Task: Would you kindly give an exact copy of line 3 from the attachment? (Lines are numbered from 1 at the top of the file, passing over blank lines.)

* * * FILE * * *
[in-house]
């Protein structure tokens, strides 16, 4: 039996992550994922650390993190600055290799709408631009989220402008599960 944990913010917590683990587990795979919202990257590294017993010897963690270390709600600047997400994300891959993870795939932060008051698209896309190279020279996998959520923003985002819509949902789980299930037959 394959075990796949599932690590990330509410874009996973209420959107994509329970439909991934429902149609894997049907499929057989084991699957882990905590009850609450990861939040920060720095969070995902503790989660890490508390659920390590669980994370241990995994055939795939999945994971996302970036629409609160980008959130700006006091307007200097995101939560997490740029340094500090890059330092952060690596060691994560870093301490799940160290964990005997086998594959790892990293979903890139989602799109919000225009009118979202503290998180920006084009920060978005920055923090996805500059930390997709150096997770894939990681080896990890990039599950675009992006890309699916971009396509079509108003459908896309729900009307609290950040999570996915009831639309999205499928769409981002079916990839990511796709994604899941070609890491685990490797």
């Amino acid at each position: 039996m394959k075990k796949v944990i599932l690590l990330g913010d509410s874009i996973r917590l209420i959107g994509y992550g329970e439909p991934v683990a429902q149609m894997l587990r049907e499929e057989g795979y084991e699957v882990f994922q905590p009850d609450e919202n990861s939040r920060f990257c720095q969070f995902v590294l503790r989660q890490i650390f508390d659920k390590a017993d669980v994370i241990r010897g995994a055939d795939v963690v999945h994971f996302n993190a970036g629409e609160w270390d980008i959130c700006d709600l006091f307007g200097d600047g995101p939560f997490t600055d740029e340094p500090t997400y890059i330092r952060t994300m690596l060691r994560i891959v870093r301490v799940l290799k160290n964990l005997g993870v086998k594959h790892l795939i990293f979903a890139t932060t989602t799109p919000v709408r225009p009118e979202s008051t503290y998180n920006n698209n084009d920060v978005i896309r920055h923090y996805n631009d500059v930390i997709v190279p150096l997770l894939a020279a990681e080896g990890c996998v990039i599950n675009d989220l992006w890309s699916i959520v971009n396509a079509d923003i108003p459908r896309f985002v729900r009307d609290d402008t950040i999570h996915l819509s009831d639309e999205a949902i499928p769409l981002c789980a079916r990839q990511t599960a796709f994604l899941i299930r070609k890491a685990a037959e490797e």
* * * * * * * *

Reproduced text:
């Amino acid at each position: 039996m394959k075990k796949v944990i599932l690590l990330g913010d509410s874009i996973r917590l209420i959107g994509y992550g329970e439909p991934v683990a429902q149609m894997l587990r049907e499929e057989g795979y084991e699957v882990f994922q905590p009850d609450e919202n990861s939040r920060f990257c720095q969070f995902v590294l503790r989660q890490i650390f508390d659920k390590a017993d669980v994370i241990r010897g995994a055939d795939v963690v999945h994971f996302n993190a970036g629409e609160w270390d980008i959130c700006d709600l006091f307007g200097d600047g995101p939560f997490t600055d740029e340094p500090t997400y890059i330092r952060t994300m690596l060691r994560i891959v870093r301490v799940l290799k160290n964990l005997g993870v086998k594959h790892l795939i990293f979903a890139t932060t989602t799109p919000v709408r225009p009118e979202s008051t503290y998180n920006n698209n084009d920060v978005i896309r920055h923090y996805n631009d500059v930390i997709v190279p150096l997770l894939a020279a990681e080896g990890c996998v990039i599950n675009d989220l992006w890309s699916i959520v971009n396509a079509d923003i108003p459908r896309f985002v729900r009307d609290d402008t950040i999570h996915l819509s009831d639309e999205a949902i499928p769409l981002c789980a079916r990839q990511t599960a796709f994604l899941i299930r070609k890491a685990a037959e490797e």